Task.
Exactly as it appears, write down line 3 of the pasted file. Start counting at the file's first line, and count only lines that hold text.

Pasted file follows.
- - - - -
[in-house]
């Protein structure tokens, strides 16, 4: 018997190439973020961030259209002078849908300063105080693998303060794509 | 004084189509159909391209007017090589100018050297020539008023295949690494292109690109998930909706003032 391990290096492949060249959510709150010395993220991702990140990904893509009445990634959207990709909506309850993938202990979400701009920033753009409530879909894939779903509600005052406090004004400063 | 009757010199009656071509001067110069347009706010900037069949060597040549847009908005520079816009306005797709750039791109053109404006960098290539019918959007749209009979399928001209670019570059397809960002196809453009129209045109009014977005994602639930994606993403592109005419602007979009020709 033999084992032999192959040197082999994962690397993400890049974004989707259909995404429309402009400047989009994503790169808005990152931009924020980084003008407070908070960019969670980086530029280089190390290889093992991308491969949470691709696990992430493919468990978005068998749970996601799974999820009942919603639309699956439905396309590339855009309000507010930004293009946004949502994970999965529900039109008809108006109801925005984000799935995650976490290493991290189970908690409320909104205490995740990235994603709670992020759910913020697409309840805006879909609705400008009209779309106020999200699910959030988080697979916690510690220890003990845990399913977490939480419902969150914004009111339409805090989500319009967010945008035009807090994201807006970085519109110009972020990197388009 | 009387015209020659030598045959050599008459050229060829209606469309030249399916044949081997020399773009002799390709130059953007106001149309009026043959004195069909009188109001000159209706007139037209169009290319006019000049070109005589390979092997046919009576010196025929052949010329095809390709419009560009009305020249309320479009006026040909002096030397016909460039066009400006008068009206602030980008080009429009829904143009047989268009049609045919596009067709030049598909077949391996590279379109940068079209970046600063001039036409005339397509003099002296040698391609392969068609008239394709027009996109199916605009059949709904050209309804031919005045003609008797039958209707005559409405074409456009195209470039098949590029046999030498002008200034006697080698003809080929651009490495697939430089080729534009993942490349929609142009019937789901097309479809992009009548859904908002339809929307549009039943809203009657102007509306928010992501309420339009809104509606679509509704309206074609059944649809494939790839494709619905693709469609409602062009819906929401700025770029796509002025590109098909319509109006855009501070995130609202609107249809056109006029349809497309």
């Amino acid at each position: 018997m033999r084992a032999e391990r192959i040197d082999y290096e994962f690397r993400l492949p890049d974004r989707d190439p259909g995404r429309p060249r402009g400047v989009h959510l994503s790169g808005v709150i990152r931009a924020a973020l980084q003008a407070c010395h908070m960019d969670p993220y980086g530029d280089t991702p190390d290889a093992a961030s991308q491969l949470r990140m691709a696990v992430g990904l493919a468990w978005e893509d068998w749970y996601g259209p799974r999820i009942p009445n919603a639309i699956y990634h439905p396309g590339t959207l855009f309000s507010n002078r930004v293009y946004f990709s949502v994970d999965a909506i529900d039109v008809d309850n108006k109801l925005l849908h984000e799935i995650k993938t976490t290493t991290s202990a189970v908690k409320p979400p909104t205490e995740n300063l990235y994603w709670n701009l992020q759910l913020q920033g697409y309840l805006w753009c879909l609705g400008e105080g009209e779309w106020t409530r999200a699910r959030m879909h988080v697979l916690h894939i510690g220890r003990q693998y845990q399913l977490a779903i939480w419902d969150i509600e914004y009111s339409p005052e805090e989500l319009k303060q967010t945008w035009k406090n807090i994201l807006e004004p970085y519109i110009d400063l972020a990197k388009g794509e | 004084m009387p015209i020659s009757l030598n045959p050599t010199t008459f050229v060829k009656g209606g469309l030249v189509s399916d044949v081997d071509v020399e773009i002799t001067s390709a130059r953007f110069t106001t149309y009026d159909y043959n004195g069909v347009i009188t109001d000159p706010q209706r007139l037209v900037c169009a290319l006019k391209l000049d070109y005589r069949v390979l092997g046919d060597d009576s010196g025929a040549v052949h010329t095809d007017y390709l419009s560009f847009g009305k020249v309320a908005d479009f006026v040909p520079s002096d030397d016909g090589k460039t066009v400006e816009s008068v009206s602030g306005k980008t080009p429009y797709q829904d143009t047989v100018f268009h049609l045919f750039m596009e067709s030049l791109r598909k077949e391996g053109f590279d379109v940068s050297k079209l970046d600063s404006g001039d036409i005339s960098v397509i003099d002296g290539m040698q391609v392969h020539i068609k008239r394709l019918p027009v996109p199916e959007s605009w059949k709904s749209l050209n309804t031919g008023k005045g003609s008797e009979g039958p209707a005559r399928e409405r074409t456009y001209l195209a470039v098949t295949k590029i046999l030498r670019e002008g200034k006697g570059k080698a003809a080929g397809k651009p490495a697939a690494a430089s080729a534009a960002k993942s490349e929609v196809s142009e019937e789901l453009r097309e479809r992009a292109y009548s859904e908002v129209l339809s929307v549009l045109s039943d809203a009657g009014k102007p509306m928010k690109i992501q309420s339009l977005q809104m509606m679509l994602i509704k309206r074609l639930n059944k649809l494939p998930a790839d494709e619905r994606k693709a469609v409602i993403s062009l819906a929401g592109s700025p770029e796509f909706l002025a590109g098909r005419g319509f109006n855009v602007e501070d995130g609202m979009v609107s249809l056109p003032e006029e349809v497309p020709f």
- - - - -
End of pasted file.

């Amino acid at each position: 018997m033999r084992a032999e391990r192959i040197d082999y290096e994962f690397r993400l492949p890049d974004r989707d190439p259909g995404r429309p060249r402009g400047v989009h959510l994503s790169g808005v709150i990152r931009a924020a973020l980084q003008a407070c010395h908070m960019d969670p993220y980086g530029d280089t991702p190390d290889a093992a961030s991308q491969l949470r990140m691709a696990v992430g990904l493919a468990w978005e893509d068998w749970y996601g259209p799974r999820i009942p009445n919603a639309i699956y990634h439905p396309g590339t959207l855009f309000s507010n002078r930004v293009y946004f990709s949502v994970d999965a909506i529900d039109v008809d309850n108006k109801l925005l849908h984000e799935i995650k993938t976490t290493t991290s202990a189970v908690k409320p979400p909104t205490e995740n300063l990235y994603w709670n701009l992020q759910l913020q920033g697409y309840l805006w753009c879909l609705g400008e105080g009209e779309w106020t409530r999200a699910r959030m879909h988080v697979l916690h894939i510690g220890r003990q693998y845990q399913l977490a779903i939480w419902d969150i509600e914004y009111s339409p005052e805090e989500l319009k303060q967010t945008w035009k406090n807090i994201l807006e004004p970085y519109i110009d400063l972020a990197k388009g794509e | 004084m009387p015209i020659s009757l030598n045959p050599t010199t008459f050229v060829k009656g209606g469309l030249v189509s399916d044949v081997d071509v020399e773009i002799t001067s390709a130059r953007f110069t106001t149309y009026d159909y043959n004195g069909v347009i009188t109001d000159p706010q209706r007139l037209v900037c169009a290319l006019k391209l000049d070109y005589r069949v390979l092997g046919d060597d009576s010196g025929a040549v052949h010329t095809d007017y390709l419009s560009f847009g009305k020249v309320a908005d479009f006026v040909p520079s002096d030397d016909g090589k460039t066009v400006e816009s008068v009206s602030g306005k980008t080009p429009y797709q829904d143009t047989v100018f268009h049609l045919f750039m596009e067709s030049l791109r598909k077949e391996g053109f590279d379109v940068s050297k079209l970046d600063s404006g001039d036409i005339s960098v397509i003099d002296g290539m040698q391609v392969h020539i068609k008239r394709l019918p027009v996109p199916e959007s605009w059949k709904s749209l050209n309804t031919g008023k005045g003609s008797e009979g039958p209707a005559r399928e409405r074409t456009y001209l195209a470039v098949t295949k590029i046999l030498r670019e002008g200034k006697g570059k080698a003809a080929g397809k651009p490495a697939a690494a430089s080729a534009a960002k993942s490349e929609v196809s142009e019937e789901l453009r097309e479809r992009a292109y009548s859904e908002v129209l339809s929307v549009l045109s039943d809203a009657g009014k102007p509306m928010k690109i992501q309420s339009l977005q809104m509606m679509l994602i509704k309206r074609l639930n059944k649809l494939p998930a790839d494709e619905r994606k693709a469609v409602i993403s062009l819906a929401g592109s700025p770029e796509f909706l002025a590109g098909r005419g319509f109006n855009v602007e501070d995130g609202m979009v609107s249809l056109p003032e006029e349809v497309p020709f």